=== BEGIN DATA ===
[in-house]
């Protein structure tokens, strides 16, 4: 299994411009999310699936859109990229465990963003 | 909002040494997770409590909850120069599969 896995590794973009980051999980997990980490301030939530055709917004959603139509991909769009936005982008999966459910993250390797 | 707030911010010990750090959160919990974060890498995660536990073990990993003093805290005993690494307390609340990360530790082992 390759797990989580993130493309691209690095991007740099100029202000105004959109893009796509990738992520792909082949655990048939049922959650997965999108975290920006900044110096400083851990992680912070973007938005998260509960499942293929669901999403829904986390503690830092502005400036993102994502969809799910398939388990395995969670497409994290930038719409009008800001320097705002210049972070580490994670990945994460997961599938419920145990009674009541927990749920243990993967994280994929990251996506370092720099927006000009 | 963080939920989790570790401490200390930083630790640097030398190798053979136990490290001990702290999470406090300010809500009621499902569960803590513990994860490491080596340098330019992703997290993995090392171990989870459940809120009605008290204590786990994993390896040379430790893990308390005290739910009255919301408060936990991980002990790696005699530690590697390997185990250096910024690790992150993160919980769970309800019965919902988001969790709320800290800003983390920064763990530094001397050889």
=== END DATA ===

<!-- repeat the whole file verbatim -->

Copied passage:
[in-house]
């Protein structure tokens, strides 16, 4: 299994411009999310699936859109990229465990963003 | 909002040494997770409590909850120069599969 896995590794973009980051999980997990980490301030939530055709917004959603139509991909769009936005982008999966459910993250390797 | 707030911010010990750090959160919990974060890498995660536990073990990993003093805290005993690494307390609340990360530790082992 390759797990989580993130493309691209690095991007740099100029202000105004959109893009796509990738992520792909082949655990048939049922959650997965999108975290920006900044110096400083851990992680912070973007938005998260509960499942293929669901999403829904986390503690830092502005400036993102994502969809799910398939388990395995969670497409994290930038719409009008800001320097705002210049972070580490994670990945994460997961599938419920145990009674009541927990749920243990993967994280994929990251996506370092720099927006000009 | 963080939920989790570790401490200390930083630790640097030398190798053979136990490290001990702290999470406090300010809500009621499902569960803590513990994860490491080596340098330019992703997290993995090392171990989870459940809120009605008290204590786990994993390896040379430790893990308390005290739910009255919301408060936990991980002990790696005699530690590697390997185990250096910024690790992150993160919980769970309800019965919902988001969790709320800290800003983390920064763990530094001397050889």